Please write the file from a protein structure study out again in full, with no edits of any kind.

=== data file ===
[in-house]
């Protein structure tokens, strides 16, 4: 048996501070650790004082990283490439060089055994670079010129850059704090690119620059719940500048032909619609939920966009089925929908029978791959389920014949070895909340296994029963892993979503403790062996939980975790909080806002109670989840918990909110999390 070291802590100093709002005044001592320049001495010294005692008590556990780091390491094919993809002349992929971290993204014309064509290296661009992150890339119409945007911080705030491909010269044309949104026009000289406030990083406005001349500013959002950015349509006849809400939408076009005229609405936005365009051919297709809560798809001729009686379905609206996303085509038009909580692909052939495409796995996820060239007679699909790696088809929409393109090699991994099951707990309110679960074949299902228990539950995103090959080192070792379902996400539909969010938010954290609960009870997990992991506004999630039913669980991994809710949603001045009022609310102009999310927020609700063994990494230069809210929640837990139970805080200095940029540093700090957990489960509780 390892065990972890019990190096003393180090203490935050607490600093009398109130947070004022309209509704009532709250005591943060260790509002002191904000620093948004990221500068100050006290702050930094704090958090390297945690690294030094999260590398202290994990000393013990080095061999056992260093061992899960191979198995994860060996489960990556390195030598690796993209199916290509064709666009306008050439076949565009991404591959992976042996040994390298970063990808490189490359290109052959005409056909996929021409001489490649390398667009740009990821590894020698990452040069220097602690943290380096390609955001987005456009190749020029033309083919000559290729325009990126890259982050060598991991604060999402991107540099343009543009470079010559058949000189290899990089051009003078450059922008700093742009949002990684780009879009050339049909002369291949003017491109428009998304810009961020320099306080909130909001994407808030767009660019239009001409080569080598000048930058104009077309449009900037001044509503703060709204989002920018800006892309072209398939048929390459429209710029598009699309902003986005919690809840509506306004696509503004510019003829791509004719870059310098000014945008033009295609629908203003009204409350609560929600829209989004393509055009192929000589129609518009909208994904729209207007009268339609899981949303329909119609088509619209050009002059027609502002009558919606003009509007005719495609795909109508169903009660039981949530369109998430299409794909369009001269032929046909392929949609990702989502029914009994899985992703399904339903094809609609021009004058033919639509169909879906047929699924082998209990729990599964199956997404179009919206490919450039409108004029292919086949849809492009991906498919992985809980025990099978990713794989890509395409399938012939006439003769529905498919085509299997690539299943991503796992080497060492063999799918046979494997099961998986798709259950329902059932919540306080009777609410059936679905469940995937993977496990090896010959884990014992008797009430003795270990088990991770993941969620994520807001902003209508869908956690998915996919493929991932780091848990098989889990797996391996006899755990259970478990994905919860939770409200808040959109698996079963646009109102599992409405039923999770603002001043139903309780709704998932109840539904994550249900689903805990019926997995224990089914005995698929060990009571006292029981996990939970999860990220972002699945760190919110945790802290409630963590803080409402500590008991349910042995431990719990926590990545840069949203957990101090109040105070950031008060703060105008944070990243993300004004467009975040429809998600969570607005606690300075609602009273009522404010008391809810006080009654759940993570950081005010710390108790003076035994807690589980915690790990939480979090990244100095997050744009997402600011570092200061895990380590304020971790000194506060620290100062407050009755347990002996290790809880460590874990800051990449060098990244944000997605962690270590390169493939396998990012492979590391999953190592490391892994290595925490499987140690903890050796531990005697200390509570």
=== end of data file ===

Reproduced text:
[in-house]
């Protein structure tokens, strides 16, 4: 048996501070650790004082990283490439060089055994670079010129850059704090690119620059719940500048032909619609939920966009089925929908029978791959389920014949070895909340296994029963892993979503403790062996939980975790909080806002109670989840918990909110999390 070291802590100093709002005044001592320049001495010294005692008590556990780091390491094919993809002349992929971290993204014309064509290296661009992150890339119409945007911080705030491909010269044309949104026009000289406030990083406005001349500013959002950015349509006849809400939408076009005229609405936005365009051919297709809560798809001729009686379905609206996303085509038009909580692909052939495409796995996820060239007679699909790696088809929409393109090699991994099951707990309110679960074949299902228990539950995103090959080192070792379902996400539909969010938010954290609960009870997990992991506004999630039913669980991994809710949603001045009022609310102009999310927020609700063994990494230069809210929640837990139970805080200095940029540093700090957990489960509780 390892065990972890019990190096003393180090203490935050607490600093009398109130947070004022309209509704009532709250005591943060260790509002002191904000620093948004990221500068100050006290702050930094704090958090390297945690690294030094999260590398202290994990000393013990080095061999056992260093061992899960191979198995994860060996489960990556390195030598690796993209199916290509064709666009306008050439076949565009991404591959992976042996040994390298970063990808490189490359290109052959005409056909996929021409001489490649390398667009740009990821590894020698990452040069220097602690943290380096390609955001987005456009190749020029033309083919000559290729325009990126890259982050060598991991604060999402991107540099343009543009470079010559058949000189290899990089051009003078450059922008700093742009949002990684780009879009050339049909002369291949003017491109428009998304810009961020320099306080909130909001994407808030767009660019239009001409080569080598000048930058104009077309449009900037001044509503703060709204989002920018800006892309072209398939048929390459429209710029598009699309902003986005919690809840509506306004696509503004510019003829791509004719870059310098000014945008033009295609629908203003009204409350609560929600829209989004393509055009192929000589129609518009909208994904729209207007009268339609899981949303329909119609088509619209050009002059027609502002009558919606003009509007005719495609795909109508169903009660039981949530369109998430299409794909369009001269032929046909392929949609990702989502029914009994899985992703399904339903094809609609021009004058033919639509169909879906047929699924082998209990729990599964199956997404179009919206490919450039409108004029292919086949849809492009991906498919992985809980025990099978990713794989890509395409399938012939006439003769529905498919085509299997690539299943991503796992080497060492063999799918046979494997099961998986798709259950329902059932919540306080009777609410059936679905469940995937993977496990090896010959884990014992008797009430003795270990088990991770993941969620994520807001902003209508869908956690998915996919493929991932780091848990098989889990797996391996006899755990259970478990994905919860939770409200808040959109698996079963646009109102599992409405039923999770603002001043139903309780709704998932109840539904994550249900689903805990019926997995224990089914005995698929060990009571006292029981996990939970999860990220972002699945760190919110945790802290409630963590803080409402500590008991349910042995431990719990926590990545840069949203957990101090109040105070950031008060703060105008944070990243993300004004467009975040429809998600969570607005606690300075609602009273009522404010008391809810006080009654759940993570950081005010710390108790003076035994807690589980915690790990939480979090990244100095997050744009997402600011570092200061895990380590304020971790000194506060620290100062407050009755347990002996290790809880460590874990800051990449060098990244944000997605962690270590390169493939396998990012492979590391999953190592490391892994290595925490499987140690903890050796531990005697200390509570």